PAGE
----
Nadje Al-Ali

Professor of Gender Studies and Chair of the Centre for Gender Studies, School of Oriental and African Studies, University of London

Nadje Al-Ali is Professor of Gender Studies and Chair of the Centre for Gender Studies, at the School of Oriental and African Studies (SOAS), University of London. Her main research interests revolve around gender theory; feminist activism; women and gender in the Middle East; transnational migration and diaspora mobilization; war, conflict and reconstruction. Her publications include “What kind of Liberation? Women and the Occupation of Iraq” (2009, University of California Press, co-authored with Nicola Pratt); “Iraqi Women: Untold Stories from 1948 to the Present” (2007, Zed Books); “New Approaches to Migration” (ed., Routledge, 2002, with Khalid Koser); “Secularism, Gender and the State in the Middle East” (Cambridge University Press 2000) and “Gender Writing – Writing Gender” (The American University in Cairo Press, 1994) as well as numerous book chapters and journal articles. Her most recent book (co-edited with Nicola Pratt) is entitled “Women and War in the Middle East: Transnational Perspectives” (Zed Books, 2009).

Nadje Al-Ali is currently involved in a research and capacity building project involving female Iraqi academics inside Iraq (University of Baghdad) and in Jordan. The project seeks to document the main problems and challenges for female Iraqi academics in higher education and to identify training and skills needs. She is involved in setting up a women and gender studies course at the University of Salahadeen in Erbil. She is presently also working on a paper about the Iraqi Kurdish women’s movement in relation to the wider Iraqi women’s movement.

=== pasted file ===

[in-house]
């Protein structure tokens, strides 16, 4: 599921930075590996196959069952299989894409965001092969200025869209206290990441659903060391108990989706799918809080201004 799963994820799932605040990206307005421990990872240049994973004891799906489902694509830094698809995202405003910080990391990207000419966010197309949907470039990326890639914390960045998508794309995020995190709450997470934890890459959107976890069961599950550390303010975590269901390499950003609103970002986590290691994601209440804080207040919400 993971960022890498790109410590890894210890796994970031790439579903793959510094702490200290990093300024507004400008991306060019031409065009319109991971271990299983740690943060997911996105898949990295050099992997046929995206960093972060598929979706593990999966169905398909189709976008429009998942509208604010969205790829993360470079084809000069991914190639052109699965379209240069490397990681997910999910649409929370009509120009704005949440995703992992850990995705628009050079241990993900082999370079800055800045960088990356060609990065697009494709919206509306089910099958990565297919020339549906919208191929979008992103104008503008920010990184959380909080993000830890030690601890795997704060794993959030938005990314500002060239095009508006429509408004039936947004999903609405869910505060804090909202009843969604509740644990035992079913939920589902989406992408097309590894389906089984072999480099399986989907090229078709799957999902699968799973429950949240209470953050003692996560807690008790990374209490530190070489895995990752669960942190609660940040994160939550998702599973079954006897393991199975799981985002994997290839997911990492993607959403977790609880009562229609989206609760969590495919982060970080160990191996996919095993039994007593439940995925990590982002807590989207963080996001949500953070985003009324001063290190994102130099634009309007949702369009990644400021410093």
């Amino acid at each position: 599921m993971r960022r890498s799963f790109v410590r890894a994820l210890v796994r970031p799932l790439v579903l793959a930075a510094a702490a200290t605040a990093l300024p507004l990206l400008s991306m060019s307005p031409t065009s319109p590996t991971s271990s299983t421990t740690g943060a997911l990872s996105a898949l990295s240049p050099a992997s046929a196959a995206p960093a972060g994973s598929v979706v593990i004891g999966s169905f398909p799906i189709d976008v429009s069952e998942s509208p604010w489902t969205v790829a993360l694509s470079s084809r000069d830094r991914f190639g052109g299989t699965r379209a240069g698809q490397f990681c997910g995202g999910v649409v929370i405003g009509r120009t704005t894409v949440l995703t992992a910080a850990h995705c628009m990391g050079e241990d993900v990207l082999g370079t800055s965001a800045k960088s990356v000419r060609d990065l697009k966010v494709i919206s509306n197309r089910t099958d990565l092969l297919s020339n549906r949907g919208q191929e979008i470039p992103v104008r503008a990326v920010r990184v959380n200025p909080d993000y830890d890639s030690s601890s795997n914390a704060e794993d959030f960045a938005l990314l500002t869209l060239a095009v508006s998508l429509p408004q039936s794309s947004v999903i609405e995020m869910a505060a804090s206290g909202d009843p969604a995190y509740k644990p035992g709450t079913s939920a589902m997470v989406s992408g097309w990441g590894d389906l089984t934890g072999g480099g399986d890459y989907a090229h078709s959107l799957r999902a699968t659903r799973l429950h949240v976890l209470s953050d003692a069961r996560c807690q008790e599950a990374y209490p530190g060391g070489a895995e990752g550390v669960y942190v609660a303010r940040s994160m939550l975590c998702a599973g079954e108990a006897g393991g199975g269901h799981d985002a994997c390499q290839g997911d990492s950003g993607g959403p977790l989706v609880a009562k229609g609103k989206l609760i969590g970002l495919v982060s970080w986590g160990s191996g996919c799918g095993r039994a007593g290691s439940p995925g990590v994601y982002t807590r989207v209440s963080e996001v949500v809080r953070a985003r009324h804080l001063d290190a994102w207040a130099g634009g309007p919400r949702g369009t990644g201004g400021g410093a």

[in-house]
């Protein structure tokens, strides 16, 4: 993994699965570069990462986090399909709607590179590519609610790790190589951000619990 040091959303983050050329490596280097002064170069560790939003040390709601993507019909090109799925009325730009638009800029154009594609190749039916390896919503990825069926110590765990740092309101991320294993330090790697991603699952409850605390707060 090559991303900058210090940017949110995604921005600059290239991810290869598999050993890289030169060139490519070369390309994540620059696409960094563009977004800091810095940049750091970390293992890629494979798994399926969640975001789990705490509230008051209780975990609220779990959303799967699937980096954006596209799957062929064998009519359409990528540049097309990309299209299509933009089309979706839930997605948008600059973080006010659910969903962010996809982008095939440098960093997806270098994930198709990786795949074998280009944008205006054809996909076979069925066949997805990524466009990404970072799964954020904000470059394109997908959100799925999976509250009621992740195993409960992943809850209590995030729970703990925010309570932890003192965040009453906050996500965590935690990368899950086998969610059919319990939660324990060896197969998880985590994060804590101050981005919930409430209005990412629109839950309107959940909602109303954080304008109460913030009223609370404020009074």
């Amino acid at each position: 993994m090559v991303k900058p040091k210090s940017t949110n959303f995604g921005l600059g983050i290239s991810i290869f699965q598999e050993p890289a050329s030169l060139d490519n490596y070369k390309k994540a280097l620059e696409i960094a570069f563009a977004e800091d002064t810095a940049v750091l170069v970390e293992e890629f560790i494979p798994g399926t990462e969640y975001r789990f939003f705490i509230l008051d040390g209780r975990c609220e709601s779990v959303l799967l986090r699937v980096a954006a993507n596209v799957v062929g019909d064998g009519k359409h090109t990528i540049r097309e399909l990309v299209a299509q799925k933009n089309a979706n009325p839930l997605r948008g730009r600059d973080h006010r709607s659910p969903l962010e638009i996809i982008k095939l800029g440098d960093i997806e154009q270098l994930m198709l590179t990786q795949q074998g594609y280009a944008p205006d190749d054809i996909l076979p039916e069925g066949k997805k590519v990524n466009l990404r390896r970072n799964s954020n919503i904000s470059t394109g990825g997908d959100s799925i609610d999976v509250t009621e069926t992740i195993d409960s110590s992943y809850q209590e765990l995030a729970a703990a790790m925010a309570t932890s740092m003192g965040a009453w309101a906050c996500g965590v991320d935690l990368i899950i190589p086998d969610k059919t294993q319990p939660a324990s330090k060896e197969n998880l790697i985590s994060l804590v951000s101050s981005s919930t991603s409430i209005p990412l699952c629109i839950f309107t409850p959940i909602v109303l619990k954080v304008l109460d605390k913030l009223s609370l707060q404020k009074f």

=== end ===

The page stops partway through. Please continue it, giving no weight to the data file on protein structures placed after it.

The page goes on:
Nadje Al-Ali has been elected as President of the Association of Middle East Women’s Studies (AMEWS) (2009-2011). She is also a member of the Feminist Review Collective and a founding member ofAct Together: Women’s Action for Iraq and a member of Women in Black UK. At SOAS, she is running a fellowship programme for female academic refugees.